We know I'm a woman. Very few other people know that; I first came out to myself, then my wife of 39 years and my daughter. After them, I explained to my older grandchildren that "sometimes a boy's brain gets born in a girl's body, sometimes a girl's brain get's born in a boy's body. That's what happened to me." Those events were all many, many months ago. Most recently I came out to my mother and to our closest family friend, something I'd been certain I'd not do.
Another thing I've always known about myself that society does not understand and cannot accept is that I'm an empath. Get this straight, I'm nothing like Troi or other empathic characters in television, film or fiction. Instead, I feel when other people I already know are upset about something, when something is unsettled. I also believe I know when to help them through those difficulties and to whom I can reveal my ability. I know that current medical and mental health science have identified "mirror neurons" which are "circuits" or centers of activity that fire when we see or sense others' emotions and allow us to understand what is going on in another person's brain and body by producing similar feelings in our own brain and body. They're how we homo sapiens evolved to live in close social groups and get along with each other.
Mirror neurons require close proximity. My mother and I live 750 miles away from each other. As you will see, mirror neurons cannot explain fully what happened to us.
I've been estranged from my mother, for the most part, for the past 25 years. I'd completely given up on her ever considering my feelings. I was certain relating with her would be more painful than not relating. She sent Xmas cards, somethimes a birthday card (almost all belated) but never called and only forwarded e-mail propaganda that she approved of but that I didn't. I couldn't understand how the woman who'd been a staunch supporter of the civil rights movement had become such a social conservative although she'd raised me to be a liberal if not a progressive.
I was sure that if I came out she would be hurt and/or reject me. I was sure that it was better to avoid hurting her and to avoid her hurting me.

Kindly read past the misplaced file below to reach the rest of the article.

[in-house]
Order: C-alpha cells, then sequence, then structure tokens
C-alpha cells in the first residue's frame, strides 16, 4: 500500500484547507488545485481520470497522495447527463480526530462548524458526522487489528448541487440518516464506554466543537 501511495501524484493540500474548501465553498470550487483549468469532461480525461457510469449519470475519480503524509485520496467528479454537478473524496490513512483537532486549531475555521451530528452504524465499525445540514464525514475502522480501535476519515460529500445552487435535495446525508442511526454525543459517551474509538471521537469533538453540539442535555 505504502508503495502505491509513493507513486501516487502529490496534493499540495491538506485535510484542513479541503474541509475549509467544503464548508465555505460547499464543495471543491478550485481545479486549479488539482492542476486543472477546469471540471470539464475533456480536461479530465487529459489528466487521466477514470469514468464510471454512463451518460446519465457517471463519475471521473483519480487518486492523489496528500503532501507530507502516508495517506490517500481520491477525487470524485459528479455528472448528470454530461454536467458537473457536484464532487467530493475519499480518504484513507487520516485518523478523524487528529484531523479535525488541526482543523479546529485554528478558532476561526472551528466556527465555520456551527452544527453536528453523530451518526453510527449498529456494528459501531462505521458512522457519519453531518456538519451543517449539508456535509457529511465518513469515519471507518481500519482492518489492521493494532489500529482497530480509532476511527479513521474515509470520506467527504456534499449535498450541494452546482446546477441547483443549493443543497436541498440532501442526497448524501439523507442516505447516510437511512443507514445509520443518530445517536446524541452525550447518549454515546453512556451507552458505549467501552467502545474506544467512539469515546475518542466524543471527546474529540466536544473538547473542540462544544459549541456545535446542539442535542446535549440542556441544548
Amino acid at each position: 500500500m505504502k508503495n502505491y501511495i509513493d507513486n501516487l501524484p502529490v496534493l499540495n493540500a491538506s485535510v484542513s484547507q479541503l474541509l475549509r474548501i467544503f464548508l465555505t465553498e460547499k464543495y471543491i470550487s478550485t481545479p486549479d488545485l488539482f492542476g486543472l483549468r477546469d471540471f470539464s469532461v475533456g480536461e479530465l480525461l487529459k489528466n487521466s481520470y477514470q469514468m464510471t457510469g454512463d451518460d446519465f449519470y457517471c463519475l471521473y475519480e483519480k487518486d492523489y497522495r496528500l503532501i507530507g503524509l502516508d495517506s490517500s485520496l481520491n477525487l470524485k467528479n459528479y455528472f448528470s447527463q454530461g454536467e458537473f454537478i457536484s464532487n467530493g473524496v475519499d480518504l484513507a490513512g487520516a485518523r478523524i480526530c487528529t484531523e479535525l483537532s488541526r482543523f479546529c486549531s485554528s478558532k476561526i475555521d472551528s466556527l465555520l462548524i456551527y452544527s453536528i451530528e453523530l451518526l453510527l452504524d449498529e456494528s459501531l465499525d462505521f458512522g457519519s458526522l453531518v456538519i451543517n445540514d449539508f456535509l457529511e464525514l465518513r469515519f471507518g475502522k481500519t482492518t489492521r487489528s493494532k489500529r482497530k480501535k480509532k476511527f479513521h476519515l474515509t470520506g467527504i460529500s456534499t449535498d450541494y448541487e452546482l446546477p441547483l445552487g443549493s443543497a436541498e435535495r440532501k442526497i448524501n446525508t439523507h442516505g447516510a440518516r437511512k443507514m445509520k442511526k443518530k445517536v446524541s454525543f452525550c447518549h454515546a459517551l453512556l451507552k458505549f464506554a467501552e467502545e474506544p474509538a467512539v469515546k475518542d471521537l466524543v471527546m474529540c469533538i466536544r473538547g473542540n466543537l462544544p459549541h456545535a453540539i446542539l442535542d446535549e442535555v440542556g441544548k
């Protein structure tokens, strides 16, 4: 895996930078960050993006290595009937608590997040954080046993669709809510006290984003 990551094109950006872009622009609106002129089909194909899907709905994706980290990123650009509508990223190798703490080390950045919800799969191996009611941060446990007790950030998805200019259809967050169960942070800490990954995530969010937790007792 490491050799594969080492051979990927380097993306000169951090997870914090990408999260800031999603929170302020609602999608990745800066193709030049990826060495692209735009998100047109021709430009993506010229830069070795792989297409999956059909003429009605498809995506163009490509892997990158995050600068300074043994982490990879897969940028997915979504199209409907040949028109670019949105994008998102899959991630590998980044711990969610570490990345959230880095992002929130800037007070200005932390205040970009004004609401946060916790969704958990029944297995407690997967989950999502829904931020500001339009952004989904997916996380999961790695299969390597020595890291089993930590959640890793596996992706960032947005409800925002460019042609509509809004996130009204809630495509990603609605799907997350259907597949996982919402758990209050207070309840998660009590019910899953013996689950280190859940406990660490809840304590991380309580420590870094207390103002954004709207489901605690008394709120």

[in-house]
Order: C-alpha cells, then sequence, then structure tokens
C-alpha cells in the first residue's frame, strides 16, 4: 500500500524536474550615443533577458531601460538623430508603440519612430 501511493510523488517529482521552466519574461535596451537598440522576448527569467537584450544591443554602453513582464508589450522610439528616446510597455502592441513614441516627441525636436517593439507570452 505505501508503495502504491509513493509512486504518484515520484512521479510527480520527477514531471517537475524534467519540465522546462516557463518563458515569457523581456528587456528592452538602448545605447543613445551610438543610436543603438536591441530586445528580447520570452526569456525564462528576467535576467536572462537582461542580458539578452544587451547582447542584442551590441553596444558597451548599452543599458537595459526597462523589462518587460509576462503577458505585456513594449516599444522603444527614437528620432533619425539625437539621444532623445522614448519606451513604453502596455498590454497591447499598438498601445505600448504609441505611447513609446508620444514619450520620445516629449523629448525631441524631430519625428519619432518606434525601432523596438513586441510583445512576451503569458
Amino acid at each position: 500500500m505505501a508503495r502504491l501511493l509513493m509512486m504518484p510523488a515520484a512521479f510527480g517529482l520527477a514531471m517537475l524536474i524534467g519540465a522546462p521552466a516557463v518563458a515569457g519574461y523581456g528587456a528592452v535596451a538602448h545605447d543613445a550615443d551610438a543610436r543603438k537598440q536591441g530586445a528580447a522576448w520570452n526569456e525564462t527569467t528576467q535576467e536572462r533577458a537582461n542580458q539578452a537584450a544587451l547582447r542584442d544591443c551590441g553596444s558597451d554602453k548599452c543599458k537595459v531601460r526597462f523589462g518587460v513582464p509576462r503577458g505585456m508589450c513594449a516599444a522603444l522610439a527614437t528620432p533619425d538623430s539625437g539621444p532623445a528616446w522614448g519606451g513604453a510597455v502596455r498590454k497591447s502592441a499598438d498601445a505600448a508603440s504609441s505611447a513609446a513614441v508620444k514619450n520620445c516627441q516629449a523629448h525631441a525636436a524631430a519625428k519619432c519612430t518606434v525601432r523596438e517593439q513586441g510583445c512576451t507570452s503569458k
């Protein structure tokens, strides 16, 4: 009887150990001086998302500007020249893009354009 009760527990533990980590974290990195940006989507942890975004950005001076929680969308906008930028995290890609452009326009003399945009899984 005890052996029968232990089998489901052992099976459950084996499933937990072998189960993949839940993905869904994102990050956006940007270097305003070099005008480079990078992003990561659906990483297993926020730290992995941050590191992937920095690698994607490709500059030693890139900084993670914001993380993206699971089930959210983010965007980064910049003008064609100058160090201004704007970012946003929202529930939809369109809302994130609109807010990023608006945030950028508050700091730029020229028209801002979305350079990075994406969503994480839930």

One evening while I was at home in SC, I felt extremely agitated for no discernible reason. I'd been sitting quietly in my living room, reading probably, but the whole body and mind were in a strange emotional state. I pushed it aside and later went to bed. When I got up the next morning, I felt something completely unexpected, that I had to come out to Mom. I argued with myself that entire day but the agitation kept mounting. When I told my wife what I was feeling, she responded, "But you always said you would never do that!"
That was it, though. I had no idea why but I knew I had to call Mom and find out if something was going on. It turned out there was. I called the evening of the second day. Throughout the preceding day and all of that day, Mom had become increasingly frustrated at failing to compose a letter she wanted to mail to me asking why we were estranged and if we could please reconcile. That statement cannot convey the emotional plea expressed as she told me this over the phone. She really was desparate that we set things right no matter who felt wronged.
(whisper) Wow. That she wanted that, that she wanted it enough to risk reaching out, that she wanted it so desperately and was so emotional over her inability to communicate that adequately ... Wow. That 750 miles and so many decades apart she could still affect me that way ... Wow.
That night, I did nearly all the talking. I told her I'd never been her son, I'd been her daughter. I told her what psychiatry would have done to me if I'd come out as a child in the 50's and 60's (they knew, then, that I couldn't possibly be GID or depressed because I was a child. They'd have institutionalized me, misdiagnosed and mistreated me. If I'd ever gotten out, I'd have had no hope of happy, IMO) I let her off the hook by saying she hadn't known so she hadn't been able to help. This took an hour or two and was emotionally draining, as I'm sure you can understand.
The next night, things still didn't seem settled. I called again. This time, I related the school years, the bullying, that the classmates completely ostracized me from their society. Another hour or two, also draining.
The third day, I felt concerned that she was taking on the guilt, even though I'd said she wasn't at fault, that she'd done her best. I'm sure she wouldn't have believed me if I said it again. I felt she needed her own support network. That's why I called Judy, the closest family friend I mentioned earlier. Judy had been better than a second mother to me when I was a child. She'd been Mom's friend from her first arrival in a distant city with no friend or family there. I told Judy I was concerned Mom was beating herself up and why she might be. I checked with Judy about how her feelings might have changed. She said they hadn't.
So, my mother finally has the daughter she's always wanted. I still have my mothers. Although she hasn't contacted me and I've been advised my to not contact her until she's "processed" this news, I won't ask for much more.
Good luck to all you others who've yet to come out.